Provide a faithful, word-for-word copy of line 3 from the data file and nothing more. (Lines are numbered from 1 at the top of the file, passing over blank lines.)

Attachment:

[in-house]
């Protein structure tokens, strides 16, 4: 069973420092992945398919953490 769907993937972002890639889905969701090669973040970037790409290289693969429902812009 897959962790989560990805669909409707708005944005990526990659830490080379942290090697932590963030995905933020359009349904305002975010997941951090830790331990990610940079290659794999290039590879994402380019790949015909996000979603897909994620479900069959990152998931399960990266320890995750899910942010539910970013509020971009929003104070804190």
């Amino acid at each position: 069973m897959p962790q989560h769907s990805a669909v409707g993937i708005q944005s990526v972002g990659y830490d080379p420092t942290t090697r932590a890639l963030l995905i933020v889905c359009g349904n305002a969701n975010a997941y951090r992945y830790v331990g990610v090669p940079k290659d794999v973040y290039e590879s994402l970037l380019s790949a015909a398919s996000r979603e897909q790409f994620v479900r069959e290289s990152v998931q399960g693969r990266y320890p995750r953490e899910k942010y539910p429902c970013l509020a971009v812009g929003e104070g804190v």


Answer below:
């Amino acid at each position: 069973m897959p962790q989560h769907s990805a669909v409707g993937i708005q944005s990526v972002g990659y830490d080379p420092t942290t090697r932590a890639l963030l995905i933020v889905c359009g349904n305002a969701n975010a997941y951090r992945y830790v331990g990610v090669p940079k290659d794999v973040y290039e590879s994402l970037l380019s790949a015909a398919s996000r979603e897909q790409f994620v479900r069959e290289s990152v998931q399960g693969r990266y320890p995750r953490e899910k942010y539910p429902c970013l509020a971009v812009g929003e104070g804190v």